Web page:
SUPREME COURT OF THE STATE OF NEW YORK APPELLATE DIVISION SECOND JUDICIAL DEPARTMENT
April 7, 2009
IN THE MATTER OF G & P INVESTING COMPANY, RESPONDENT,
BRIAN X. FOLEY, ET AL., APPELLANTS.
In a proceeding pursuant to CPLR article 78 to review a determination of the Town Board of the Town of Brookhaven dated November 20, 2007, which, after a hearing, denied the petitioner's amended application for a special permit to construct a single-family residence on a parcel of real property situated in a J2 Business District, the appeal is from a judgment of the Supreme Court, Suffolk County (Weber, J.), dated June 10, 2008, which granted the petition and directed the Town Board of the Town of Brookhaven to grant the amended application.
Published by New York State Law Reporting Bureau pursuant to Judiciary Law § 431.
This opinion is uncorrected and subject to revision before publication in the Official Reports.
PETER B. SKELOS, J.P., FRED T. SANTUCCI, THOMAS A. DICKERSON & RANDALL T. ENG, JJ.
(Index No. 10699/08)
DECISION & ORDER
ORDERED that the judgment is affirmed, without costs or disbursements.
Contrary to the appellants' contentions, the Supreme Court properly granted the petition and directed the Town Board of the Town of Brookhaven (hereinafter the Board) to grant the petitioner's amended application for a special permit to construct a single-family residence on a parcel of real property situated within the Town's J2 Business District. A special permit authorizes the use of property in a manner expressly permitted by the applicable zoning ordinance under certain stated conditions (see Matter of Retail Prop. Trust v Board of Zoning Appeals of Town of Hempstead, 98 NY2d 190, 195; Matter of North Shore Steak House v Board of Appeals of Inc. Vil. of Thomaston, 30 NY2d 238, 243). The inclusion of a specified use in the list of uses allowed in a particular zoning district by special permit "is tantamount to a legislative finding that the permitted use is in harmony with the general zoning plan and will not adversely affect the neighborhood" (Matter of North Shore Steak House v Board of Appeals of Inc. Vil. of Thomaston, 30 NY2d at 243; see Matter of Twin County Recycling Corp. v Yevoli, 90 NY2d 1000, 1002; Matter of Wegmans Enters. v Lansing, 72 NY2d 1000, 1001; Matter of Gordon & Jack v Peterson, 230 AD2d 856). While an applicant for a special permit must still satisfy the local legislative standards for the issuance of the permit, those standards cannot be so general or imprecise as to give the board or agency considering the application unfettered discretion in granting or denying permits (see Matter of Robert Lee Realty Co. v Village of Spring Val., 61 NY2d 892, 893; Matter of Tandem Holding Corp. v Board of Zoning Appeals of Town of Hempstead, 43 NY2d 801, 802).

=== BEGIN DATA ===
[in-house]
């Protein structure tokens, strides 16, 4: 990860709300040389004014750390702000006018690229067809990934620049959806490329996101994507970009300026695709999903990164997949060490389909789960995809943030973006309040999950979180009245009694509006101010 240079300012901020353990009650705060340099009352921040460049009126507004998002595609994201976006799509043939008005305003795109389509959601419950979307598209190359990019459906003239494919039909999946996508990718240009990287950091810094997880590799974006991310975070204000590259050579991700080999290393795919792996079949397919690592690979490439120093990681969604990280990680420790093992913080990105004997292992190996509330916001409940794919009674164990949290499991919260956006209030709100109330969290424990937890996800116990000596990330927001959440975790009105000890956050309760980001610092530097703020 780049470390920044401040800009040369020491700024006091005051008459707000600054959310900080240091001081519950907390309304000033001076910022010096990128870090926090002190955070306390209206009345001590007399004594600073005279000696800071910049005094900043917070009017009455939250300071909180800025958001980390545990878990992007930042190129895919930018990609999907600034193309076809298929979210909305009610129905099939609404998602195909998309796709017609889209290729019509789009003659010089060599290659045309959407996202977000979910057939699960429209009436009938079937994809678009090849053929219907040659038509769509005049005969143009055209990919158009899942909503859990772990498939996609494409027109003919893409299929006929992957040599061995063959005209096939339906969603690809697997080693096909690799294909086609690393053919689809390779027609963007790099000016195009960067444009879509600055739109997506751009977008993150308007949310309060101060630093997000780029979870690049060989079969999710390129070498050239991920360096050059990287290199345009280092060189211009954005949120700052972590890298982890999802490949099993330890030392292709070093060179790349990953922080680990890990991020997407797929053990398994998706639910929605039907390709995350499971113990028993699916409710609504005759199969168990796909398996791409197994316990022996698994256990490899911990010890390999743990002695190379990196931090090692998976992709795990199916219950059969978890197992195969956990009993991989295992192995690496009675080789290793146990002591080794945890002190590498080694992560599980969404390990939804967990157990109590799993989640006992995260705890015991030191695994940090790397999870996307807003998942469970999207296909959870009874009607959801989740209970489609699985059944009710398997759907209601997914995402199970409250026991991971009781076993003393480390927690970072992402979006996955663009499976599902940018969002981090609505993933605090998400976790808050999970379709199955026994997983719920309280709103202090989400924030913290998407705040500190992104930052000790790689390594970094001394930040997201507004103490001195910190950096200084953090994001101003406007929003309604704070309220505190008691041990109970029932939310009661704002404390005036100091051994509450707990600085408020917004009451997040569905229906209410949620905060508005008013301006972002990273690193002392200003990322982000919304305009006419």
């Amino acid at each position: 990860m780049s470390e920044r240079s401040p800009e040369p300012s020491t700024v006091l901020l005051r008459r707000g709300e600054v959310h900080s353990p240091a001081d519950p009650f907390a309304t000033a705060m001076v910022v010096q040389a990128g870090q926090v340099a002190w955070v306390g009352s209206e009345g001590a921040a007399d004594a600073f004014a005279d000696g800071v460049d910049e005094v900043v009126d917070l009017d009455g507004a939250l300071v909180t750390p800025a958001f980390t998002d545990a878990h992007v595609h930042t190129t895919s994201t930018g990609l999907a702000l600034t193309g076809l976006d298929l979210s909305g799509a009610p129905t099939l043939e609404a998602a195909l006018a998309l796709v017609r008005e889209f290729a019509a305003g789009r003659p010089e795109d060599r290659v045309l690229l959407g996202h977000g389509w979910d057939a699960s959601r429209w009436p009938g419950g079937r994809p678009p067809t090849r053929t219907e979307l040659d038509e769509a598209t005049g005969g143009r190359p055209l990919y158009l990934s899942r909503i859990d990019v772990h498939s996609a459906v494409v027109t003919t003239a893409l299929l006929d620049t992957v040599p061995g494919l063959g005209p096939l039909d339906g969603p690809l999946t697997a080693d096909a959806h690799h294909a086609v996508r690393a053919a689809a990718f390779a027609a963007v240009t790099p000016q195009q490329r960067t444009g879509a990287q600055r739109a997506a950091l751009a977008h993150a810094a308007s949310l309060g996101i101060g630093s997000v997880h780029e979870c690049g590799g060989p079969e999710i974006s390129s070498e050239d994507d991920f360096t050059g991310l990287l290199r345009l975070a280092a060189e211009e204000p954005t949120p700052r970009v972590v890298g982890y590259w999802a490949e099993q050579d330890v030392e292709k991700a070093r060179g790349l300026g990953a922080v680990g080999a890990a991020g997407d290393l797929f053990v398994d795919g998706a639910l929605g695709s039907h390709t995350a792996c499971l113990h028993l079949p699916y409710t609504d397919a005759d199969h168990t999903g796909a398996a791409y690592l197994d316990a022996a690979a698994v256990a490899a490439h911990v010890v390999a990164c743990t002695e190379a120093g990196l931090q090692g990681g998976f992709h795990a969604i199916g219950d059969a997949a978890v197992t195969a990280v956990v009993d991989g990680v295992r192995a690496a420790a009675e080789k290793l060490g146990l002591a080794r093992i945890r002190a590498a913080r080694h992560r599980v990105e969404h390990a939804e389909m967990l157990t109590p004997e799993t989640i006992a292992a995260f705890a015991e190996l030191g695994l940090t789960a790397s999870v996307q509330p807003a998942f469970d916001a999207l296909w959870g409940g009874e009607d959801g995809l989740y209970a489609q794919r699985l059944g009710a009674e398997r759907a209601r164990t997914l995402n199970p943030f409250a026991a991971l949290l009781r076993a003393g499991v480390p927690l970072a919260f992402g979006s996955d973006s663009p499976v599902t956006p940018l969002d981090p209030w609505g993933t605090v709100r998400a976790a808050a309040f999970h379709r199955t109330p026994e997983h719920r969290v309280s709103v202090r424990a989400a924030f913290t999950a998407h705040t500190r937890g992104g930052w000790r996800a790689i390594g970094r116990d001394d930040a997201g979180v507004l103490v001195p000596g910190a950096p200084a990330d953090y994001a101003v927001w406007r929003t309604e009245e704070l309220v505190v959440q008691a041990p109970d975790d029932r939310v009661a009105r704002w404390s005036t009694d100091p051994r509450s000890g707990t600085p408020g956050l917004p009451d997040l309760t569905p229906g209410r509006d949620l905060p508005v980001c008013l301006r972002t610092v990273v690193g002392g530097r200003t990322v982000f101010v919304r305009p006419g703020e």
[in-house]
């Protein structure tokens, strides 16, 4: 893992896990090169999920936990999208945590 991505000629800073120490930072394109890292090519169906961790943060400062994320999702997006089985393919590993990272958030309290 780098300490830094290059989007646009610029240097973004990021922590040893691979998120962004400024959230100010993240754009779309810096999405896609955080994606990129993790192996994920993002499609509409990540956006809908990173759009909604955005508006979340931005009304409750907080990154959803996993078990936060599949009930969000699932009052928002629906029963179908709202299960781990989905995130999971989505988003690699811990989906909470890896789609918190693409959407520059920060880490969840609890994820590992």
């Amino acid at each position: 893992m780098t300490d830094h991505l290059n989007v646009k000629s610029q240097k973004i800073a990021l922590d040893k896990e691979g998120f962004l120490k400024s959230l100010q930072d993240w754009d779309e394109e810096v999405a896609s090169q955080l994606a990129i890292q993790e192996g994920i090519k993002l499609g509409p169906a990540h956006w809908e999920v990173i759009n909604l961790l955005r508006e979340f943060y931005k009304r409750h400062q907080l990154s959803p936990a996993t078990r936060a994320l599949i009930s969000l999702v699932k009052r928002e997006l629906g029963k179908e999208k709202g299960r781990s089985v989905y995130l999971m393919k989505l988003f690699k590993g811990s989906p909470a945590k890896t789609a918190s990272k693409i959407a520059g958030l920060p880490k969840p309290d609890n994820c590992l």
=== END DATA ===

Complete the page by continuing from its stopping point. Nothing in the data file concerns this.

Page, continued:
In this case, the petitioner presented evidence that the proposed single-family residence was a permitted use within the J2 Business District, that it met all of the relevant criteria for the issuance of a special permit (see Town of Brookhaven Code § 85-31.3), that it was consistent with the existing development in the surrounding area, and that it would have fewer adverse impacts than an as-of-right commercial use in the district (see e.g. Matter of Robert Lee Realty Co. v Village of Spring Val., 61 NY2d at 894; Matter of 7-Eleven v Board of Trustees of Inc. Vil. of Mineola, 289 AD2d 250; Matter of Lerner v Town Bd. of Town of Oyster Bay, 244 AD2d 336, 337; Matter of Serota v Town Bd. of Town of Oyster Bay, 191 AD2d 700; Matter of Texaco Ref. & Mktg. v Valente, 174 AD2d 674). The reasons set forth by the Board in support of its denial of the petitioner's amended application for a special permit were vague, conclusory, and unsupported by factual data and empirical evidence presented at the hearing (see Matter of Gordon & Jack v Peterson, 230 AD2d 856). Moreover, the Board impermissibly relied upon a purported draft Revitalization Plan for the area which had not been finalized, which had not been furnished to the petitioner, and the enactment of which in the foreseeable future was doubtful. Under these circumstances, the petitioner established its entitlement to the special permit under the current zoning, and the Board's denial of the application was arbitrary and capricious.
SKELOS, J.P., SANTUCCI, DICKERSON and ENG, JJ., concur.
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